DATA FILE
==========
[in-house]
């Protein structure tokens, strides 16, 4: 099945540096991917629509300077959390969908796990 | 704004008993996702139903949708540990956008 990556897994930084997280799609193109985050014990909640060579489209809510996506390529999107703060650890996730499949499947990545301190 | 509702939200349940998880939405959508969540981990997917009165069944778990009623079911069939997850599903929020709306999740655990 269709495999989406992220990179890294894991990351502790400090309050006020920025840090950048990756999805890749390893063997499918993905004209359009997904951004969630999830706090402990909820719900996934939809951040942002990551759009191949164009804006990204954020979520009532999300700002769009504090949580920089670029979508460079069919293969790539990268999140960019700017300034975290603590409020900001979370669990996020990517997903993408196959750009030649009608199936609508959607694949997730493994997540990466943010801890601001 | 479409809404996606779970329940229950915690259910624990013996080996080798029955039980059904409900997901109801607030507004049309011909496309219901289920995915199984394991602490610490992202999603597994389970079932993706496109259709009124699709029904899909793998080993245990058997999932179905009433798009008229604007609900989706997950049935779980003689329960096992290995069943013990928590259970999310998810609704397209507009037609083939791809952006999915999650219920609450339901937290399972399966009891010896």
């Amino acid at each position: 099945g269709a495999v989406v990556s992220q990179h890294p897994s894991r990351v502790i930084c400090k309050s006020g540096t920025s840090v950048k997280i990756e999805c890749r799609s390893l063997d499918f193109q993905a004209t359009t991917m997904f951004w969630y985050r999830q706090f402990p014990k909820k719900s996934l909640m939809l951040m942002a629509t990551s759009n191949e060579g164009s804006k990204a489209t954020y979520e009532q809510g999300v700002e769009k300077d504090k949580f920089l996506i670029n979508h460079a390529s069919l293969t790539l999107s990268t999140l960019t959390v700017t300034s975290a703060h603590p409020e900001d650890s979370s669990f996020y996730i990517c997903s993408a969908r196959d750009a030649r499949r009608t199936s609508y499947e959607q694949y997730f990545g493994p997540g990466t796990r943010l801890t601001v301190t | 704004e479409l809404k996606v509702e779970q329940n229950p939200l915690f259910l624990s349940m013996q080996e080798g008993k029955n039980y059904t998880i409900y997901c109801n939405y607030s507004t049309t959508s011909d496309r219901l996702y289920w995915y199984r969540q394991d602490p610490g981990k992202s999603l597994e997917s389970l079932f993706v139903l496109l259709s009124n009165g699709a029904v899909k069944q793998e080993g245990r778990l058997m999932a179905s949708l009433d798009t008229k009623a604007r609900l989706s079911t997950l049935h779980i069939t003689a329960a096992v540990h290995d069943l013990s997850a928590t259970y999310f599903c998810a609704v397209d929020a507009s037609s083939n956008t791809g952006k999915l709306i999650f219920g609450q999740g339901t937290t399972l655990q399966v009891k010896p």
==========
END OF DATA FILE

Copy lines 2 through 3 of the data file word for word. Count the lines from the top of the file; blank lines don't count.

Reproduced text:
């Protein structure tokens, strides 16, 4: 099945540096991917629509300077959390969908796990 | 704004008993996702139903949708540990956008 990556897994930084997280799609193109985050014990909640060579489209809510996506390529999107703060650890996730499949499947990545301190 | 509702939200349940998880939405959508969540981990997917009165069944778990009623079911069939997850599903929020709306999740655990 269709495999989406992220990179890294894991990351502790400090309050006020920025840090950048990756999805890749390893063997499918993905004209359009997904951004969630999830706090402990909820719900996934939809951040942002990551759009191949164009804006990204954020979520009532999300700002769009504090949580920089670029979508460079069919293969790539990268999140960019700017300034975290603590409020900001979370669990996020990517997903993408196959750009030649009608199936609508959607694949997730493994997540990466943010801890601001 | 479409809404996606779970329940229950915690259910624990013996080996080798029955039980059904409900997901109801607030507004049309011909496309219901289920995915199984394991602490610490992202999603597994389970079932993706496109259709009124699709029904899909793998080993245990058997999932179905009433798009008229604007609900989706997950049935779980003689329960096992290995069943013990928590259970999310998810609704397209507009037609083939791809952006999915999650219920609450339901937290399972399966009891010896």
């Amino acid at each position: 099945g269709a495999v989406v990556s992220q990179h890294p897994s894991r990351v502790i930084c400090k309050s006020g540096t920025s840090v950048k997280i990756e999805c890749r799609s390893l063997d499918f193109q993905a004209t359009t991917m997904f951004w969630y985050r999830q706090f402990p014990k909820k719900s996934l909640m939809l951040m942002a629509t990551s759009n191949e060579g164009s804006k990204a489209t954020y979520e009532q809510g999300v700002e769009k300077d504090k949580f920089l996506i670029n979508h460079a390529s069919l293969t790539l999107s990268t999140l960019t959390v700017t300034s975290a703060h603590p409020e900001d650890s979370s669990f996020y996730i990517c997903s993408a969908r196959d750009a030649r499949r009608t199936s609508y499947e959607q694949y997730f990545g493994p997540g990466t796990r943010l801890t601001v301190t | 704004e479409l809404k996606v509702e779970q329940n229950p939200l915690f259910l624990s349940m013996q080996e080798g008993k029955n039980y059904t998880i409900y997901c109801n939405y607030s507004t049309t959508s011909d496309r219901l996702y289920w995915y199984r969540q394991d602490p610490g981990k992202s999603l597994e997917s389970l079932f993706v139903l496109l259709s009124n009165g699709a029904v899909k069944q793998e080993g245990r778990l058997m999932a179905s949708l009433d798009t008229k009623a604007r609900l989706s079911t997950l049935h779980i069939t003689a329960a096992v540990h290995d069943l013990s997850a928590t259970y999310f599903c998810a609704v397209d929020a507009s037609s083939n956008t791809g952006k999915l709306i999650f219920g609450q999740g339901t937290t399972l655990q399966v009891k010896p």